I don't know this particular bromiliad but as far as I know they don't care about any plants as long as they are not toxic. The only thing to consider when planting the terrarium is make sure the plants like the same conditions as the frogs. To heat the tank they are in use the same type heat pads that most reptiles take and you should be fine.
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Old 1st March 2011, 12:47 AM
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So will Exo-terra Heatwaves work?
http://exo-terra.com/en/products/hea...rainforest.php
By the way, once I mastered this, I may move on to an Archispirostreptus gigas or a hissing cockroach or two.
I remind myself of Nigel Marven on Prehistoric Park, if you ever saw the show.
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Last edited by pachyrhinosaurus : 1st March 2011 at 12:49 AM. Reason: Add reason for editing, and to add information.
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Old 1st March 2011, 04:41 AM
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Thanks both of you for the interesting information.
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  #8  
Old 1st March 2011, 11:15 PM
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Another question, do you think that those ephibytes could live without the light, or do they need it? Thanks for answering my questions. It is always better to get information from the owners of red-eyed tree frogs than someone who only read about them. This problem may be just about solved soon.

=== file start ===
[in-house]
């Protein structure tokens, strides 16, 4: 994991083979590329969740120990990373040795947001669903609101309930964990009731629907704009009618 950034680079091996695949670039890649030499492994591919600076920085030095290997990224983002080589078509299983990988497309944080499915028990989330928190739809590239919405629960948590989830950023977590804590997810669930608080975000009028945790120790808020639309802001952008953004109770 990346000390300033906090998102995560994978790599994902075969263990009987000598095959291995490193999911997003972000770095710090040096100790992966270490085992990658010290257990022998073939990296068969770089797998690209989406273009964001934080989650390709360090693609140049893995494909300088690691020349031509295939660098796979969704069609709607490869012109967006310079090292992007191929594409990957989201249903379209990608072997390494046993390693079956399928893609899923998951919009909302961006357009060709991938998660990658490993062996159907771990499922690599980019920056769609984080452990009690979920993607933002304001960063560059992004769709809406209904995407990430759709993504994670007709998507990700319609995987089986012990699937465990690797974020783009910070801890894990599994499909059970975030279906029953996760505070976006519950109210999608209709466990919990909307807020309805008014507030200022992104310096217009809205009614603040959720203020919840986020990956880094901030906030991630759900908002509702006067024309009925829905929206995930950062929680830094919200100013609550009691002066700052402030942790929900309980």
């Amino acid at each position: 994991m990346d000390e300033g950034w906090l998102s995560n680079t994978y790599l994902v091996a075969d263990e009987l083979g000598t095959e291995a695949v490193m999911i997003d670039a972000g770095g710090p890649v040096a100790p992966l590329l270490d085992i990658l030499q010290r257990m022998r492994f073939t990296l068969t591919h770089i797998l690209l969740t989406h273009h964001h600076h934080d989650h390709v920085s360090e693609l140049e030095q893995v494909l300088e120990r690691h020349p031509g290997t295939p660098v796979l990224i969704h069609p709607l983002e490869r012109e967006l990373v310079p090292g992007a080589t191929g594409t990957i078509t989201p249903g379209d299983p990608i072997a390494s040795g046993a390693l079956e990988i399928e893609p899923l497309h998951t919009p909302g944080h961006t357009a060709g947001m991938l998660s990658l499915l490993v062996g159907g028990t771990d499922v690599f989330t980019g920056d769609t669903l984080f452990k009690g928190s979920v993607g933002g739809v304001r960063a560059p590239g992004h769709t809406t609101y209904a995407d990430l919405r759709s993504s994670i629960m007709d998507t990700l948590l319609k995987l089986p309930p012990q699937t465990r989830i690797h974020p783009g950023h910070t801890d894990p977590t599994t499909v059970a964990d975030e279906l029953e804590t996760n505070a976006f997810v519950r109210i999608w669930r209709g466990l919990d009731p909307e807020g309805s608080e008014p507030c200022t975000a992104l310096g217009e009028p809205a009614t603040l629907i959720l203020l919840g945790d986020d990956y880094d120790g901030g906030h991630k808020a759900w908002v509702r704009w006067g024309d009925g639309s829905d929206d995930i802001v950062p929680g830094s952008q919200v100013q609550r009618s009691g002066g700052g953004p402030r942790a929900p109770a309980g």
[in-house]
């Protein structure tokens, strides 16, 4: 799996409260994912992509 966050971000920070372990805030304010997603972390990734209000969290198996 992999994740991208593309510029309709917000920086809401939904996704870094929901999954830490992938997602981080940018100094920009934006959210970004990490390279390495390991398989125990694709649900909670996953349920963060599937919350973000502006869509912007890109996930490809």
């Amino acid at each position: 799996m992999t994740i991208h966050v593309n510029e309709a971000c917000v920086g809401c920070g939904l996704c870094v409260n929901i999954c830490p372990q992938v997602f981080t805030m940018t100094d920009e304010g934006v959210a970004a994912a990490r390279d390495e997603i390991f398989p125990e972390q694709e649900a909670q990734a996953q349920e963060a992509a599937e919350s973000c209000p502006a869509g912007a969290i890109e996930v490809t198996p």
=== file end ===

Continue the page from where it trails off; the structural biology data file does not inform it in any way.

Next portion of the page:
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Old 2nd March 2011, 02:37 AM
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Quote:
Originally Posted by pachyrhinosaurus View Post
Another question, do you think that those ephibytes could live without the light, or do they need it? Thanks for answering my questions. It is always better to get information from the owners of red-eyed tree frogs than someone who only read about them. This problem may be just about solved soon.
I am not a good person to ask about the plants, but I am pretty sure all plants need sunlight or a good substitute.

Hissing cockroaches are very easy to keep and breed, I have always kept and bred them as food for larger reptiles in my collection, and if you feed them a good quality food, give them room to move around and keep them warm they should be an easy to raise insect.

I am not familiar with the heatpad you asked about in the earlier post, but I would guess any good quality brand would be acceptable.
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  #10  
Old 2nd March 2011, 07:19 PM
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I'm not adding plants, after all. I am drawing a line between my plants and my animals. However, The school in my town has hissing cockroaches, I remember in seventh grade we got to hold them. Good memories
My local museum has live ones too. The only place that doesn't is the pet store. I shop from That Pet Place, which has a lot of animals. No Cockrroaches. But still, there are a lot of role models for me, including you. How big is your live animal collection, anyways?
We should switch to PM-ing each other, since the problem is now solved.
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Last edited by pachyrhinosaurus : 2nd March 2011 at 07:23 PM. Reason: Ask "How big is your live animal collection, anyways?"